An Interview with
Spaceman Jason Pierce
photos and story
by Karena Bernard
introduction by Gregg Mitchell
Like no other band in the 90s, Spiritualized has intergrated & subterfuged the main influential ingredients in post Beatles rock n roll - the Beach Boys, Stooges, the Velvet Underground, Suicide, punk rock, My Bloody Valentine, the Pixies - all the while managing to create some of the most original, dissonant and timeless pop music in recent memory.
Rather then rely on these influences, Jason Pierce - the spaced out mind behind Spiritualized's beautiful madness - makes the music explode with a mark & sound of it's own, proving the landmark work "Ladies & Gentlemen, We Are Floating" to be as important and monumental as "The Velvet Undeground & Nico", "Raw Power" and "Pet Sounds."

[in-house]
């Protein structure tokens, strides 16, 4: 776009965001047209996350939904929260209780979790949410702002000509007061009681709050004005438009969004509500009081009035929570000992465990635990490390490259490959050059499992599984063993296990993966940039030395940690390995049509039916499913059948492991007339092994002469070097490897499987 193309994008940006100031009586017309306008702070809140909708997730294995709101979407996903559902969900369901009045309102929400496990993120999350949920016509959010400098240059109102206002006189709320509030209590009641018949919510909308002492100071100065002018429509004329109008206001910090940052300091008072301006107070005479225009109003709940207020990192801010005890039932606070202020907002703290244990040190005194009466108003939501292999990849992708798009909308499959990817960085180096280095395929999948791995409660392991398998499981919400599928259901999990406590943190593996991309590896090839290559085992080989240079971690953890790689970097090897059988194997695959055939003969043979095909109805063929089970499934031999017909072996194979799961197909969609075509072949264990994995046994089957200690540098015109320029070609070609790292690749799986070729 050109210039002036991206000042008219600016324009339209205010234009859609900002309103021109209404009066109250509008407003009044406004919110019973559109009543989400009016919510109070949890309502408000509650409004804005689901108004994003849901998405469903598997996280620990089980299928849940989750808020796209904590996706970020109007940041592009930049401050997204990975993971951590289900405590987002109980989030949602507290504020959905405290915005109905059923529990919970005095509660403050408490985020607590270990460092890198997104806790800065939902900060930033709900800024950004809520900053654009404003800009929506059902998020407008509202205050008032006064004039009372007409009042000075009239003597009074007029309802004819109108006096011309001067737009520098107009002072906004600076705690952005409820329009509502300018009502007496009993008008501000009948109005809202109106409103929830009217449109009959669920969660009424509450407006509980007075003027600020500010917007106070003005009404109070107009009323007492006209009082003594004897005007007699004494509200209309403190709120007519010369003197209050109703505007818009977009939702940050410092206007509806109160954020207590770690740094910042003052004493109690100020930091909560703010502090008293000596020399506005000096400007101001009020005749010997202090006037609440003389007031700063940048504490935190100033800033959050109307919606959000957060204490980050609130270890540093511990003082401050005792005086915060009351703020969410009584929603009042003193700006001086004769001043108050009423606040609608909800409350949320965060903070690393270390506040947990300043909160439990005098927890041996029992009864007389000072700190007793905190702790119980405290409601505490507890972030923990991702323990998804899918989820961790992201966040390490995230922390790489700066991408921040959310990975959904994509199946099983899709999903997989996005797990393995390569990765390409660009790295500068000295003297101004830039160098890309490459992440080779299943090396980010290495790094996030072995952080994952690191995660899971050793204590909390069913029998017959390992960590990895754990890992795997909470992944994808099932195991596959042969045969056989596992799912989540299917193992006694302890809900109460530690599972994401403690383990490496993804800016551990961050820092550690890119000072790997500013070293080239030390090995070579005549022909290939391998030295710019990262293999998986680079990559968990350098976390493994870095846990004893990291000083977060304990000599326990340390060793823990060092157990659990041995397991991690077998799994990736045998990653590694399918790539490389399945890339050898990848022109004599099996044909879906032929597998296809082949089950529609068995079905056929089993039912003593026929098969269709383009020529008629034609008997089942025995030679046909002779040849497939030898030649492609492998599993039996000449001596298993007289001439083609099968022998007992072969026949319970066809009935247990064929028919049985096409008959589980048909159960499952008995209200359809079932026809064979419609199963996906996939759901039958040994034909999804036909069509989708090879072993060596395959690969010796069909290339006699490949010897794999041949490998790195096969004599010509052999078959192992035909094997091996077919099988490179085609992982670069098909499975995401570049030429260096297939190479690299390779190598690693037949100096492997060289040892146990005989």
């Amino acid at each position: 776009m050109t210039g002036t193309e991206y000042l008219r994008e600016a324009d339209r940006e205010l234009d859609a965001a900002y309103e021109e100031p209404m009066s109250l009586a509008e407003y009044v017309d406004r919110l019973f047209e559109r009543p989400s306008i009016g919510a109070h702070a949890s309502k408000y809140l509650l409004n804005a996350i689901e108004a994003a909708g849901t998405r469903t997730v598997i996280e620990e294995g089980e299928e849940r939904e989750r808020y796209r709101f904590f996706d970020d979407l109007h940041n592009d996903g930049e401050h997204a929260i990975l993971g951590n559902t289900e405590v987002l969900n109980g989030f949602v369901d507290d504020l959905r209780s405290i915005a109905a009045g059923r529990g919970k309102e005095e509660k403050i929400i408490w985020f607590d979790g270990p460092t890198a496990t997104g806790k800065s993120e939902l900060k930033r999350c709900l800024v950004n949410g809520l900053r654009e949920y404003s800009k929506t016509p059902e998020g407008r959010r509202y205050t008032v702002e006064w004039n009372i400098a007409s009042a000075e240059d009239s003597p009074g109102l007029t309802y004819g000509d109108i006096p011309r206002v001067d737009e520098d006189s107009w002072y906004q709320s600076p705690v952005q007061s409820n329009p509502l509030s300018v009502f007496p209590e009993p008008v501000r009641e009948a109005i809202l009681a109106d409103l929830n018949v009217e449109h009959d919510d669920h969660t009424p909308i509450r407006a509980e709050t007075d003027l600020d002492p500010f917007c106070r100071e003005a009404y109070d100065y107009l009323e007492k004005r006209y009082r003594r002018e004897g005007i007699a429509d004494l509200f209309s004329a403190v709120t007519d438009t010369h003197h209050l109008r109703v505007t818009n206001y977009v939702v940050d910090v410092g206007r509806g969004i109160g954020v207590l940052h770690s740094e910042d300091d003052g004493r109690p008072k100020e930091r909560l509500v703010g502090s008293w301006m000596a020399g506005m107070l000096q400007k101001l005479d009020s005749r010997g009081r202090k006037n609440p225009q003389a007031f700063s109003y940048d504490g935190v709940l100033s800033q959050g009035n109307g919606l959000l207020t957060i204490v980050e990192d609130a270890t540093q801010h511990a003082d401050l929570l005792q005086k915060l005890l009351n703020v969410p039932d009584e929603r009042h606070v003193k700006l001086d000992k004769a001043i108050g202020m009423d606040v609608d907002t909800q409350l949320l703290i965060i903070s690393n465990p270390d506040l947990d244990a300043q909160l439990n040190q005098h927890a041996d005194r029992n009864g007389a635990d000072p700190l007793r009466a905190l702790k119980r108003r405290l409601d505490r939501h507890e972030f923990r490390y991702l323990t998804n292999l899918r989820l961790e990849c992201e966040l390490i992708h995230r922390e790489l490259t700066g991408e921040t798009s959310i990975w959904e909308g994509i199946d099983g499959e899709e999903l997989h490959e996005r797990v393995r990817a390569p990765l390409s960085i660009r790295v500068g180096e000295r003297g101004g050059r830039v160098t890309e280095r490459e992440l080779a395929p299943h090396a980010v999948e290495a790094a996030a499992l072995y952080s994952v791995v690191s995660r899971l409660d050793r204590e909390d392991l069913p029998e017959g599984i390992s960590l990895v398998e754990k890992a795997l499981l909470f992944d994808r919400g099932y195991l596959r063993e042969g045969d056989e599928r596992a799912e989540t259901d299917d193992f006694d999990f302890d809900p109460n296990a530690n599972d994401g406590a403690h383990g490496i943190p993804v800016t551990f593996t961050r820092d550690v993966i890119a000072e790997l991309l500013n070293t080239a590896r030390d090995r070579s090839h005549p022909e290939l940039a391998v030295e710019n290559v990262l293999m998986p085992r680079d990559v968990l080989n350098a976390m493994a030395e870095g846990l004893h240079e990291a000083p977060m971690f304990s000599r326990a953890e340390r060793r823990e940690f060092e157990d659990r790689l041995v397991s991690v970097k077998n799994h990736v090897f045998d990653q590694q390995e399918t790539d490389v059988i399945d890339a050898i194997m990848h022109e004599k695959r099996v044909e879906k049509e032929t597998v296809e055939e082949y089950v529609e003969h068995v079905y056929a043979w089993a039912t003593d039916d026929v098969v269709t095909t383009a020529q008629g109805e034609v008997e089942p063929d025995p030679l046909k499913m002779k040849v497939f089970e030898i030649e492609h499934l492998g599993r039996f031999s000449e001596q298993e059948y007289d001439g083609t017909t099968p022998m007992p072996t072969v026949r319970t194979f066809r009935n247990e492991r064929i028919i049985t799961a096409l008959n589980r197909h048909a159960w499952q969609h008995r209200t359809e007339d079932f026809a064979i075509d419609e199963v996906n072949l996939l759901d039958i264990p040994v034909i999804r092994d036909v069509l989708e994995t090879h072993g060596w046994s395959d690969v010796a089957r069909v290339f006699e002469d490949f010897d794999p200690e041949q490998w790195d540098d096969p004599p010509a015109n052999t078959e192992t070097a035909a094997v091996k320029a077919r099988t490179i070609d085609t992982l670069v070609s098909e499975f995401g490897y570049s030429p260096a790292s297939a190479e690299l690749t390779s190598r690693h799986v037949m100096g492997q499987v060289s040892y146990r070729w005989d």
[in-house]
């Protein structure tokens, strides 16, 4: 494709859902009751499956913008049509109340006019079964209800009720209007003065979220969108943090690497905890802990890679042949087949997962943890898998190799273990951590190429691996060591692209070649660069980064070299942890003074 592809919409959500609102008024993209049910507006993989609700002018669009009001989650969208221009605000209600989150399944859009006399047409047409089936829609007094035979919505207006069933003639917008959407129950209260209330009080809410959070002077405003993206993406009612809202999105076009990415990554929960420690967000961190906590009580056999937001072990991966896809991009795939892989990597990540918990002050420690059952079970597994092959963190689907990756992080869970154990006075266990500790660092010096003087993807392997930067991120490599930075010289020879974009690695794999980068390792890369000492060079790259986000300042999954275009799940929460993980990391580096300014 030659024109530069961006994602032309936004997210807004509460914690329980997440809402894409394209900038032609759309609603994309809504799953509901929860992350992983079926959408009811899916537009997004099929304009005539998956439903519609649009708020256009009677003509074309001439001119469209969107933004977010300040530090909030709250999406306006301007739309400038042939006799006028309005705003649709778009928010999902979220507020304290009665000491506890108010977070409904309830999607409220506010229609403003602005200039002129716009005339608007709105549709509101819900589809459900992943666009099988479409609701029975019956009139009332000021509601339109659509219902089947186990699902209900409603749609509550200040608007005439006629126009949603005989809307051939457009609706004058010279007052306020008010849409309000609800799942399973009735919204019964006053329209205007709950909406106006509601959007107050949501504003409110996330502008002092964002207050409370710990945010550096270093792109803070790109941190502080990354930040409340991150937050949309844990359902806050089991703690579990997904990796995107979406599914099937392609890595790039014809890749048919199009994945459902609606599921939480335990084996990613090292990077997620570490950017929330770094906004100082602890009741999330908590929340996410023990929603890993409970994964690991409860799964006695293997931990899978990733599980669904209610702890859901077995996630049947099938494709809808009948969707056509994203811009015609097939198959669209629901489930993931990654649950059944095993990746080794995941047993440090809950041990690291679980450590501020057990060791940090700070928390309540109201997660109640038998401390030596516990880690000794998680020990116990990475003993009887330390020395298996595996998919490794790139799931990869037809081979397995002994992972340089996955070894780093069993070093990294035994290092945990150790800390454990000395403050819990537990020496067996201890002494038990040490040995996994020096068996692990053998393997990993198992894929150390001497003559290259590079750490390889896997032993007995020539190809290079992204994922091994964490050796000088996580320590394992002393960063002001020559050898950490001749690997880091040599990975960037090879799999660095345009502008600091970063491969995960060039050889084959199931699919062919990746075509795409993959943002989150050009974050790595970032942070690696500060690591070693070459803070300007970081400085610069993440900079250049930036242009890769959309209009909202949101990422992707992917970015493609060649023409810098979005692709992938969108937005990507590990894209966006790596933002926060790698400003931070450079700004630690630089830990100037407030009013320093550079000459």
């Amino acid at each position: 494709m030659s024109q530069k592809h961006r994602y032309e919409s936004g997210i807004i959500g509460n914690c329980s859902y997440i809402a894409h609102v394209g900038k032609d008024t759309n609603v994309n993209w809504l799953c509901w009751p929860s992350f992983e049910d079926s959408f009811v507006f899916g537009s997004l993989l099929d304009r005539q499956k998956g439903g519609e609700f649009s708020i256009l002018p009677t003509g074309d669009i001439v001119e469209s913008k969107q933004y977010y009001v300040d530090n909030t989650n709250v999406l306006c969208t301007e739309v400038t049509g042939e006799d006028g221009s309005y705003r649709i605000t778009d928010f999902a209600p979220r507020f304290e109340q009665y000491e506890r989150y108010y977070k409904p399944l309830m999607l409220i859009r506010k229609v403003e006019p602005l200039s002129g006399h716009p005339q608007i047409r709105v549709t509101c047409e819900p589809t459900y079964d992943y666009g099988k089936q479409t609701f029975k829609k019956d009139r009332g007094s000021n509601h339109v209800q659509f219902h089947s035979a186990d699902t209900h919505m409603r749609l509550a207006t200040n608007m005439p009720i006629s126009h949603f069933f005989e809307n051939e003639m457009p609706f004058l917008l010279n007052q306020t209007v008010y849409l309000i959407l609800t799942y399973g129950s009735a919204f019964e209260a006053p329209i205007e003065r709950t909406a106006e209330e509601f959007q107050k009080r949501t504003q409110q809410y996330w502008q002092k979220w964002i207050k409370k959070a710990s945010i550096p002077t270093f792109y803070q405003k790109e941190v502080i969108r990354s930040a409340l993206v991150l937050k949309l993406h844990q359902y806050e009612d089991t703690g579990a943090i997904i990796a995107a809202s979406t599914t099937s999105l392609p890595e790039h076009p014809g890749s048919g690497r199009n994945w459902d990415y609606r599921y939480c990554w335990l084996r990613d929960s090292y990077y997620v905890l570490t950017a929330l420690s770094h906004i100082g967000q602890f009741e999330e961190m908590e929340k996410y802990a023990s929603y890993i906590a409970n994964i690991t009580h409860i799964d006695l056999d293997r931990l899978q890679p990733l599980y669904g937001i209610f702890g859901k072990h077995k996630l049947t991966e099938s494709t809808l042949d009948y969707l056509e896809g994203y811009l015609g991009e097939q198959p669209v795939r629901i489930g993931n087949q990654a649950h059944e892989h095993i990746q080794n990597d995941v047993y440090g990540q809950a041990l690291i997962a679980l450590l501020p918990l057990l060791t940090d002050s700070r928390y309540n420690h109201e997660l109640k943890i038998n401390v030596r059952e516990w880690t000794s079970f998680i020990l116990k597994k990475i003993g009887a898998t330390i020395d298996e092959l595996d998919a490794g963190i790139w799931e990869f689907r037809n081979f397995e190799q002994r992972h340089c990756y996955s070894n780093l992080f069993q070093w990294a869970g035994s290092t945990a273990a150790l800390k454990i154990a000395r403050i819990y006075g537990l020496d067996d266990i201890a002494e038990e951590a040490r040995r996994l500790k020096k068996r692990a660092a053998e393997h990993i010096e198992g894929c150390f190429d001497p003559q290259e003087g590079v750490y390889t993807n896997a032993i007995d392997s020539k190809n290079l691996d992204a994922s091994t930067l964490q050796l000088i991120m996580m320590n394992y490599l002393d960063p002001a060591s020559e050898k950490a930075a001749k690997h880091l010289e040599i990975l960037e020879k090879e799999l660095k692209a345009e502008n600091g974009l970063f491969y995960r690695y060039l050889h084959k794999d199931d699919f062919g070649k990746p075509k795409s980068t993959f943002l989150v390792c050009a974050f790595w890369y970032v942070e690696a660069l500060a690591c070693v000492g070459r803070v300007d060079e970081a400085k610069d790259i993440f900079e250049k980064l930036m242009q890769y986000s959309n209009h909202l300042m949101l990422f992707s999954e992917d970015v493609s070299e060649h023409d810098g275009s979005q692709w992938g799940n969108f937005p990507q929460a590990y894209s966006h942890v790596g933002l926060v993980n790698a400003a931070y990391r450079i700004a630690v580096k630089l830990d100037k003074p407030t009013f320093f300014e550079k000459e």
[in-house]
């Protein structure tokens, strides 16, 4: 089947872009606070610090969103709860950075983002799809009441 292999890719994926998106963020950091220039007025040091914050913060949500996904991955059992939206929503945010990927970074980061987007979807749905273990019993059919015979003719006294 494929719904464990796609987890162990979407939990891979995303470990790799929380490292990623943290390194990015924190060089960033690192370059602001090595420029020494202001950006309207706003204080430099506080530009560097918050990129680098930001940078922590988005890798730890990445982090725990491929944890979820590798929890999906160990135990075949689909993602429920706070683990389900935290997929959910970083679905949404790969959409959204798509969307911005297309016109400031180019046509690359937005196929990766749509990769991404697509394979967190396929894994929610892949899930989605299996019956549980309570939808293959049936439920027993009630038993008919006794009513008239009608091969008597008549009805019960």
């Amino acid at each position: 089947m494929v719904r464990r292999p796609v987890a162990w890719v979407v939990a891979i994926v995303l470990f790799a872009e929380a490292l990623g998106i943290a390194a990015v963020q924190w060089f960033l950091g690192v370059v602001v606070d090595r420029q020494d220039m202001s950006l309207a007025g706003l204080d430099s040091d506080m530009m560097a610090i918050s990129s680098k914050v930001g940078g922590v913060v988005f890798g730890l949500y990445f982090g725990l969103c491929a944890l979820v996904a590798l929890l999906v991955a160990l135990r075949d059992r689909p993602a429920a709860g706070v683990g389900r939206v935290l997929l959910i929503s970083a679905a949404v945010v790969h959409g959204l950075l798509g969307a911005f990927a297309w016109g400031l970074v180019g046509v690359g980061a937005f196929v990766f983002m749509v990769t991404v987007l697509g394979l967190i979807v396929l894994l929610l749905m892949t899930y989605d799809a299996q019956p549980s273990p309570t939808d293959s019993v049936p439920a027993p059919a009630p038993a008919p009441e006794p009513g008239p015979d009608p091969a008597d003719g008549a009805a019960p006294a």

But what about the sheepish Major Tom behind the controls? In the creative spirit of such legendary loonies as Brian Wilson, Syd Barrett & Julian Cope before him, Jason Pierce has (inadvertently?) cultivated himself an image of blissed out existence - not at all content, not quite drug free, and somewhat resigned to it all. Perhaps it would take a mad man to marry the subtle brutality of an album like "Suicide" to the psychedelic majesty of "Sgt. Pepper" - and then throw some gospel & brass into the mix. But the chaotic blend works wonders and, like the work of the more mellow but equally mezmorizing Mogwai, redefines the dynamics of pop music like the Pixies & Nirvana nine years before.
Still Performers Run Deep